Satire And Humour In Offenbach’s Ba-Ta-Clan

ArgentinaArgentina Offenbach, Ba-Ta-Clan: Soloists and Orchestra of Buenos Aires Lírica / Juan Casasbellas (conductor). Teatro Picadero, Buenos Aires. 16.10.2017. (JSJ)

From l. Ximena Farías (Fé-an-nich-ton), Josué Miranda (Fé-ni-han) and Agustín Gómez (Ké-ki-ka-ko) in Buenos Aires Lírica’s Ba-ta-clan.Photo Liliana Morsia.
Ximena Farías (Fé-an-nich-ton), Josué Miranda (Fé-ni-han) & Agustín Gómez (Ké-ki-ka-ko)
(c) Liliana Morsia

Fé-ni-han – Josué Miranda
Fé-an-nich-ton – Ximena Farías
Ké-ki-ka-ko – Agustín Gómez
Ko-ko-ri-co – Sergio Carlevaris
Conspirators Natalia Albero, Jorgelina Manauta, Sergio Vittadini, Juan Feico

Director Ignacio González Cano
Sets Matías Otálora
Costumes Denise Massri y Mercedes Nastri
Lighting: Ricardo Sica

For its closing offering of 2017, Buenos Aires Lírica returned to the small Teatro Picadero and this time with another rarely performed gem – Offenbach’s Ba-Ta-Clan.

Ba-Ta-Clan is a one act operetta dating from 1855, which is close to the end of the first decade of Offenbach’s long career. While one of a number of such works he penned, it is significant in that it was his first major success as well as the first with a libretto by his long time librettist Ludovic Halévy under his own name (the earlier works were under the pseudonym of Jules Servières).

The action takes place in China, although none of the protagonists are Chinese and ended up there either by capture or shipwreck and now with dual identities. The storyline is one of love and power respectively between Ké-ki-ka-ko a viscount and Fé-an-nich-ton a singer and Ko-ko-ri-co chief of the guard and Fé-ni-han the emperor. But also it is a satire on the figure and times of the emperor Napoleon III, in which it was written, with political and other references, although here apparently rewritten (in Spanish) with a focus on grand opera.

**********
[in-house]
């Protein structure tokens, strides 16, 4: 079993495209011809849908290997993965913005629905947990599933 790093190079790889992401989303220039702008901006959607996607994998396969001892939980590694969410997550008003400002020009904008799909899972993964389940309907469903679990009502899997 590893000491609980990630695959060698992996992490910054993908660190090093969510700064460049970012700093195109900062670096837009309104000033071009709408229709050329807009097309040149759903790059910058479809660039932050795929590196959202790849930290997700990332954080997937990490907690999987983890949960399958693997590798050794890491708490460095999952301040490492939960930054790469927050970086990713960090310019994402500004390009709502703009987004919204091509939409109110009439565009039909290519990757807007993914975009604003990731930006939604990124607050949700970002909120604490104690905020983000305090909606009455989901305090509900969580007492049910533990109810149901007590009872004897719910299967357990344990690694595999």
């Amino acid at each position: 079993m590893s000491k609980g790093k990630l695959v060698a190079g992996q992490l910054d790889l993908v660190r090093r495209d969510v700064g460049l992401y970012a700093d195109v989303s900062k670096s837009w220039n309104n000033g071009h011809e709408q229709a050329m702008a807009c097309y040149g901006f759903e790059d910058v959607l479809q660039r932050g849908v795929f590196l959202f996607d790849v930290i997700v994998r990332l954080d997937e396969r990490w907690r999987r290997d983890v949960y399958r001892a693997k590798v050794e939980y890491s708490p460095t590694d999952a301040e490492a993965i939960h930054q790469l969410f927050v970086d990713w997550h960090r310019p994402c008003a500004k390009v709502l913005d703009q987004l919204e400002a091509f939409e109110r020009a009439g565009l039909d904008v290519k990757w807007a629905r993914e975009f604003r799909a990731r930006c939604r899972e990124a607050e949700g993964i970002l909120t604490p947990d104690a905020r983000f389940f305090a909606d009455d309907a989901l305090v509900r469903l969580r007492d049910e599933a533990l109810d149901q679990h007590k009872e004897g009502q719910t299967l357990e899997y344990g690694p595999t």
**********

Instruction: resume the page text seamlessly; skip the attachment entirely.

The version presented here is Offenbach’s original one, rather than the later expanded version, being well suited to the intimate and restricted nature of the Picadero. Making the most of the space, the chamber orchestra of just nine players was located on the back portion of the stage, with the action taking place in front in a space dominated by a giant throne.

Effective lighting and appropriate costumes added to the sense of place.

All of the parts were convincingly played by the small cast of young, up and coming singers, all equally praiseworthy, and the efforts put into the musical preparation by Juan Casasbellas were well apparent

The only downside was the surtitles, which were projected onto the back of the throne, where they were frequently unreadable.

A good part of the motivation for Buenos Aires Lírica to put on these chamber type productions is to bring opera to new audiences and it will be interesting to learn in due course to what extent this has been achieved.

Jonathan Spencer Jones

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